Four years ago, investors were only willing to pay 7.1 times trailing free cash flow for a share of General Electric (NYSE: GE ) . Today, the price-to-free cash flow ratio is a kingly 17.6. Without this impressive ratio expansion, GE shares would not have been able to keep up with the company's fellow Dow Jones Industrial Average (DJINDICES: ^DJI ) members.
What's going on with GE's cash flow, and why are investors willing to pay a much larger premium?
First, you should know that General Electric isn't just an industrial powerhouse. Owning GE shares is also much like investing in a very large bank. GE Capital accounted for 30% of the conglomerate's total revenue last year, or roughly $44 billion. The financial arm provided $115 billion of loan capital to companies, municipalities, and infrastructure projects, and another $105 billion to American consumers.
Compare this to fellow Dow member JPMorgan Chase (NYSE: JPM ) , whose commercial banking division recorded $7 billion in 2013 revenue on $137 billion in total loans under management. JPMorgan's consumer segment holds $289 billion in total consumer credit, excluding credit card balances.
Any way you slice it, GE plays in the same league as JPMorgan Chase. In some ways, it's a more efficient banker than the traditional too-big-to-fail money center bank.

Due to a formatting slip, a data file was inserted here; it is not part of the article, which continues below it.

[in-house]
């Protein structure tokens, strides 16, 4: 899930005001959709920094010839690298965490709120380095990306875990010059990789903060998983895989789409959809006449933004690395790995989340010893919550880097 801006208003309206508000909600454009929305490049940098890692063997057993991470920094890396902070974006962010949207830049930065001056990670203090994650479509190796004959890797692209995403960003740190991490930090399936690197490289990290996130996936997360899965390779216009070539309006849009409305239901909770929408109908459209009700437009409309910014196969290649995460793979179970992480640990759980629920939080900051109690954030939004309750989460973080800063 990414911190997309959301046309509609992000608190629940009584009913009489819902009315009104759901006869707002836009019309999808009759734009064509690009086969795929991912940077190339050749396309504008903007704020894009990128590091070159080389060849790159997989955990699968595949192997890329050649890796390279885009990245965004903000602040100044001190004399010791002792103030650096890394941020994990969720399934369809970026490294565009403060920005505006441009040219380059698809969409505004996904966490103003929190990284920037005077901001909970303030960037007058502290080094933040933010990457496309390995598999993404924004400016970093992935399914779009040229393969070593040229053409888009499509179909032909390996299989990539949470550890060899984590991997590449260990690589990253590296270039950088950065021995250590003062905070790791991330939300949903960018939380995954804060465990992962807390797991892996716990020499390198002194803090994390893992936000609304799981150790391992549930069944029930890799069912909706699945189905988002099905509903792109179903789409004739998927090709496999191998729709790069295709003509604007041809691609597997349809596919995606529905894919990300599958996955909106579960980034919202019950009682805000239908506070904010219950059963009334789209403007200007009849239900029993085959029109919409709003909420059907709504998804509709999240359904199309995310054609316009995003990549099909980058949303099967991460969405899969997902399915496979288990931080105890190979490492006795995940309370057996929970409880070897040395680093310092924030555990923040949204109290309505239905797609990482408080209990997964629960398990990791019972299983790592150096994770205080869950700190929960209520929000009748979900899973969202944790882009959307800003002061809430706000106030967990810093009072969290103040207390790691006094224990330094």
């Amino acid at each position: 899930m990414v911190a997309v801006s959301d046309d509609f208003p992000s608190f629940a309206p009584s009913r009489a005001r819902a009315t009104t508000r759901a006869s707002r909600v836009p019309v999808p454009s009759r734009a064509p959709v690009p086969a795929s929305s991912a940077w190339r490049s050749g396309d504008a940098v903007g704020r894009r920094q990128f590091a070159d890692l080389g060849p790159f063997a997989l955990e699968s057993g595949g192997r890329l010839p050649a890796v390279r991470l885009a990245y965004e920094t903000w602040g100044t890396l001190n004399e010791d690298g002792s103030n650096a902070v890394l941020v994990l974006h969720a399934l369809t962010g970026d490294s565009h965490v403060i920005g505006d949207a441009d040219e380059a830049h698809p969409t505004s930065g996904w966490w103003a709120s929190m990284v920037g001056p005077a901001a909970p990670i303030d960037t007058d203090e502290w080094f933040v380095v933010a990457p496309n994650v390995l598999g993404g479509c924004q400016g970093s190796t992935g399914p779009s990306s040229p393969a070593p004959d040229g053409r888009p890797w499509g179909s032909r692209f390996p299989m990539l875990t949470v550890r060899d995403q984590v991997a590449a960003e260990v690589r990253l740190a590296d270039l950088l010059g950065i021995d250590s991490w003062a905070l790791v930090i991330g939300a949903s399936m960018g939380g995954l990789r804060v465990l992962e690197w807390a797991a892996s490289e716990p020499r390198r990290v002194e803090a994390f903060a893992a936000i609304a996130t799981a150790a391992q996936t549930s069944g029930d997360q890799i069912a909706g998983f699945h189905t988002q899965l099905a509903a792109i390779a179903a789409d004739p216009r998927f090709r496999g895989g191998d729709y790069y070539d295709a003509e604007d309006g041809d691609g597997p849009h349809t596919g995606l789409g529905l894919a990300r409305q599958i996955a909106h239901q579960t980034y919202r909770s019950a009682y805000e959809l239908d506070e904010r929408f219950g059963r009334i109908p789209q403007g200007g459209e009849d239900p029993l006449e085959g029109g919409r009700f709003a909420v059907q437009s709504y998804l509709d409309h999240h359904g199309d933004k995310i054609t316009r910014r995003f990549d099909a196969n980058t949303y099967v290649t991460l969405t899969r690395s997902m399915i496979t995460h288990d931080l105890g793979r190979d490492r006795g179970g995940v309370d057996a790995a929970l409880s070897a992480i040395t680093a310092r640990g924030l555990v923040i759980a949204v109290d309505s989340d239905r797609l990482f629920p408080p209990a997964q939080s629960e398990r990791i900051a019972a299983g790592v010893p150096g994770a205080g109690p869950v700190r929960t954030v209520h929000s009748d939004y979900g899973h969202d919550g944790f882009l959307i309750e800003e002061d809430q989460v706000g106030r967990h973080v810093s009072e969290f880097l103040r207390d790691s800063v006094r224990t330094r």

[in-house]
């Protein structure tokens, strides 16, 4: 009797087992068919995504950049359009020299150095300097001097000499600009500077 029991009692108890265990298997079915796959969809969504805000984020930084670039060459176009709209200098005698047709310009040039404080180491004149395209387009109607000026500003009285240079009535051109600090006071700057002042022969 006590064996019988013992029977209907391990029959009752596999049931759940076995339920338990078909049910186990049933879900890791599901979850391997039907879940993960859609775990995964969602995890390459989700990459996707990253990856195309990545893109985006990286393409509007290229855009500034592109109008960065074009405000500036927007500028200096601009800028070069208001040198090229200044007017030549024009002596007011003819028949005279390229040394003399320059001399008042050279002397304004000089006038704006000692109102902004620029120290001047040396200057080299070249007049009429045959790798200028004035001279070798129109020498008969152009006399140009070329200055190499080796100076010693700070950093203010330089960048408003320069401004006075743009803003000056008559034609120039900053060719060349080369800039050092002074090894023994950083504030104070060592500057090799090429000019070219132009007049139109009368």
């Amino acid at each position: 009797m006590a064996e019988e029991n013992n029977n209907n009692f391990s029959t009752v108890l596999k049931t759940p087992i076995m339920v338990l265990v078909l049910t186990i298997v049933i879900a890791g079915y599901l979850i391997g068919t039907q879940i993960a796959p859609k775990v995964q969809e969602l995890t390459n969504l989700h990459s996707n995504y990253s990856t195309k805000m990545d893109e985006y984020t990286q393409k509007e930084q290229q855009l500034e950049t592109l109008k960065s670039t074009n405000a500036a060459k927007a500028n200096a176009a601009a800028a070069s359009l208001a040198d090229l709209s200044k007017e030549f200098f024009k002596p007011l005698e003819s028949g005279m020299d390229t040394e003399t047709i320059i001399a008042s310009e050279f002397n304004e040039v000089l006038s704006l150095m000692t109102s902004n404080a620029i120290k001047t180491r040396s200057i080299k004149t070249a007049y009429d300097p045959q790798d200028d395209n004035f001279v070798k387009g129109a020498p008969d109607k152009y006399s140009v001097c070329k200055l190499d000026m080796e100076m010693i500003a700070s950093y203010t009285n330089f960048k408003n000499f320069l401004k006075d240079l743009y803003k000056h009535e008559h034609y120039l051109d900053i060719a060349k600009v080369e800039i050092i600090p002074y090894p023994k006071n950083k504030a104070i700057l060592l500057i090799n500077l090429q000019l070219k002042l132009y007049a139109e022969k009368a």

As such, GE took a bank-sized hit from the 2008 financial crash. On top of that, the company's industrial operations also suffered from the lack of life-giving capital in the global market. With these factors in mind, it's no big surprise that GE took that disaster harder than most companies -- and stocks. General Electric investors even envied JPMorgan shareholders for a while.
In recent years, General Electric has undertaken a massive makeover. The company is selling off noncore operations bit by bit, including several banking operations abroad. The NBC Universal media operation is long gone, replaced by a bevy of profitable aviation and oil-field services acquisitions.
Investors who want a bank can still buy something like JPMorgan. But there are few alternatives to GE as a global giant of heavy industry. And these days, the company is showing a real commitment to what it does best, moving away from nonessential distractions and risky banking.
Long story short, General Electric is emerging as a new kind of company. Heavy investments today are building a stronger cash machine for the long run, and that's why GE shareholders are prepared to pay a bit more for each dollar of today's cash flow.
The new GE is a leaner, meaner, and more focused giant than the old one. This long-term cash generator is simply worth a bigger premium nowadays.
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